Rapt Studio is a multidisciplinary group of thinkers, designers, and doers; we work in the fields of visual design, physical design, and strategy.
Our sights are always set on creating experiences that connect and inspire humanity, regardless of the medium. This post will focus primarily on design strategy in the creation of physical spaces, but much of it will be applicable to all types of design.
Perception is open to interpretation
Think back a few months to when the photo of #thedress ignited the internet in debate, those who saw #blueandblack went tweet-for-tweet against those seeing #whiteandgold.
After much debate both speculative and scientific, we learned that multiple factors were at play. The context in which the image was viewed, the viewer's inclination toward natural or artificial light, and the influence of language all combined to account for the great discrepancy in popular opinion.
What does this mean for design? It means that sensory perception is open to interpretation. How can you mitigate the risk of your design intent being lost in translation? Consider the context.
Context is critical
Human perception is highly influenced by contrasts. Brushing your teeth before a glass of OJ, or stepping out into the sun after a matinée will make that truth abundantly clear.
Understanding the primary context in which your work will be perceived allows you to avoid unpleasant contrasts and focus on the features that will carry the greatest impact.
- Consider the existing environment: light levels, ambient colour (e.g. what can you see through the windows?), sources of sound (an adjacent busy street for example), and any present odours (pleasant or otherwise) that may surround the space.
- Note which sources to build upon and which to mitigate. Also identify your audience: what are their expectations, behavioral norms, and point of view? The more you know, the greater your chances for success.
Now that you understand the context – the baseline of existing sensory engagement – what is the objective to be achieved? Define the intended cognitive and emotional takeaway. Is it tranquility and introspection, vibrancy and gregariousness, or something in between?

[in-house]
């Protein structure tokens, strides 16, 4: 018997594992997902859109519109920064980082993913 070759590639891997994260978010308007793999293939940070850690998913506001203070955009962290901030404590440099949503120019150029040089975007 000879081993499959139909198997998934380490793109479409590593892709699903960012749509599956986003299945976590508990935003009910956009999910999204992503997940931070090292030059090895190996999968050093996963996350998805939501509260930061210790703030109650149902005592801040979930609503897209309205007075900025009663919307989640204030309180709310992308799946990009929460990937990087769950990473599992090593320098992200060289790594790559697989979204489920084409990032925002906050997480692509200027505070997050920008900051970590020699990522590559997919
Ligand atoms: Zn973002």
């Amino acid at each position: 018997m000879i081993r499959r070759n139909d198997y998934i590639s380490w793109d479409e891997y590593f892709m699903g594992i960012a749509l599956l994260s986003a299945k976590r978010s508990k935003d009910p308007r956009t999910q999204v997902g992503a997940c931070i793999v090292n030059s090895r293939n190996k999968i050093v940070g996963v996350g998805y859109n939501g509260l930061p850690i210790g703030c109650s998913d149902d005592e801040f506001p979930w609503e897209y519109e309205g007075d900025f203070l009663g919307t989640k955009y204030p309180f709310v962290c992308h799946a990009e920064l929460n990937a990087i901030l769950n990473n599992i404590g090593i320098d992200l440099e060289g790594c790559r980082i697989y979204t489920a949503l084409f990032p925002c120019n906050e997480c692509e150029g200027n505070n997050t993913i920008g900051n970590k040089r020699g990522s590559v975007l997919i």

With the context and objective clearly defined, you're ready to design a new experience.
Awaken the senses
All of our senses have the ability to deliver a poignant impression. In daily life, however, we rarely stop to focus attention on individual sensory engagements. It is after all, the full experience that makes or breaks a space.
The next time you walk into a new environment, take a quick survey; how are each of your senses being stimulated?
A healthy and rich experience will target many, a dull and lifeless one… only a few. Based on your understanding of the context and objective, evaluate which of the senses can deliver the greatest impact for the task at hand.
- Consider each of the senses individually, and how they can collectively work to support your objective. colour, scale, proportion, light, acoustics, aroma, and appetite can be used to influence behavior within an environment. Principles of colour theory tell us that warm colours focus attention outward while cool hues lend themselves to introspective activities.
- Scents can leave us feeling calm, invigorated, or simply refreshed. The scale of a room along with its perceived brightness and colour temperature of light can have dramatic effects on the volume and level of speech between people.
- Texture and surface characteristics can impart a sense of swift efficiency or luxurious leisure. Even our sense of taste has a role to play. Food can motivate your audience to gather together, take a break, refuel for a long haul, or simply pause for a moment of delight.
When you build new experiences from the ground up, one sense at a time, you can reach beyond simple aesthetics to make impact on cognitive and emotional levels.
Words: Joseph White
Joseph White is director of strategy at multidisciplinary design practice Rapt Studio.
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